Michael J. Olson - Piper Jaffray Companies, Research Division

For Vacation Rentals, could you just talk a little bit more about the traction of the transaction-based offering and remind us when that kind of fully got rolled out and how widespread it is, et cetera? And do you believe that it's being used by new customers or are existing subscription customers switching to a transaction-based listing to any significant degree?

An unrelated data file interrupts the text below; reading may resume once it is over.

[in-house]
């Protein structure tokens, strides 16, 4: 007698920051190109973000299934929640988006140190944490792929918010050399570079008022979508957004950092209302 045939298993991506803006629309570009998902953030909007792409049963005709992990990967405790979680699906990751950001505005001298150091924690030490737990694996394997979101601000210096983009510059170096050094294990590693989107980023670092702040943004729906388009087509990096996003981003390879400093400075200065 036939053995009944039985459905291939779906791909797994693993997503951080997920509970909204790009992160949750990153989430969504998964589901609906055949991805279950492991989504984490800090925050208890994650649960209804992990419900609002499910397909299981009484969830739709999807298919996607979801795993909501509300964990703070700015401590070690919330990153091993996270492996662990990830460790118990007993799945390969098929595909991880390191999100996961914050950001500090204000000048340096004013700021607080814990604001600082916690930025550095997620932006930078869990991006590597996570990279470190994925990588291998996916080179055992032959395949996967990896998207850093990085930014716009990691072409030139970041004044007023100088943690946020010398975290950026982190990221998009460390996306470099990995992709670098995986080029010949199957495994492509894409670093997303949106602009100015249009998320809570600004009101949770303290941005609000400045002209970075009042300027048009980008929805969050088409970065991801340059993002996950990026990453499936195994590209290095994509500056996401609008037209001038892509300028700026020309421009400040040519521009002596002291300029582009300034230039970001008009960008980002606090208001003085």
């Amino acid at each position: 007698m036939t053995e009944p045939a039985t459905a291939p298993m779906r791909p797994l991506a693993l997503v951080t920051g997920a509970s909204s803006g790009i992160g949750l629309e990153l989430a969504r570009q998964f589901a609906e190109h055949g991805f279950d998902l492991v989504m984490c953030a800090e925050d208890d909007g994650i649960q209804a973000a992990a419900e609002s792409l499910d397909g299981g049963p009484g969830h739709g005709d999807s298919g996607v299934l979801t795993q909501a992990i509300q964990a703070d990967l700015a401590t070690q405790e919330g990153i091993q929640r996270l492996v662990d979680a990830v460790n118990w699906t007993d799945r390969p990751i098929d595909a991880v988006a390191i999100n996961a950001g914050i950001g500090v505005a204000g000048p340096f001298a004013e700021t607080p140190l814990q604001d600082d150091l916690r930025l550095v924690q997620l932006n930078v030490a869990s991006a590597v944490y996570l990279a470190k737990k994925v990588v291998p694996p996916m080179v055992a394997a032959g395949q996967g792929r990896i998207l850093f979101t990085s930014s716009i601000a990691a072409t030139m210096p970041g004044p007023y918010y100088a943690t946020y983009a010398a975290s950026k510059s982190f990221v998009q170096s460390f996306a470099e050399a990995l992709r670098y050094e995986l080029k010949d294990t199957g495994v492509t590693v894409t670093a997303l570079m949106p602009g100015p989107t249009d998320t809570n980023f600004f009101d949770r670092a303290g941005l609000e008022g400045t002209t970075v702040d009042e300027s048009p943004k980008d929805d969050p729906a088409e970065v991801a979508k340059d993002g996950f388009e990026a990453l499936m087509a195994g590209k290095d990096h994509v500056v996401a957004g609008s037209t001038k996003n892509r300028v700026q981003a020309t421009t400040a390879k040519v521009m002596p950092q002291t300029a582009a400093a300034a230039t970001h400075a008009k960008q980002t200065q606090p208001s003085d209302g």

Stephen Kaufer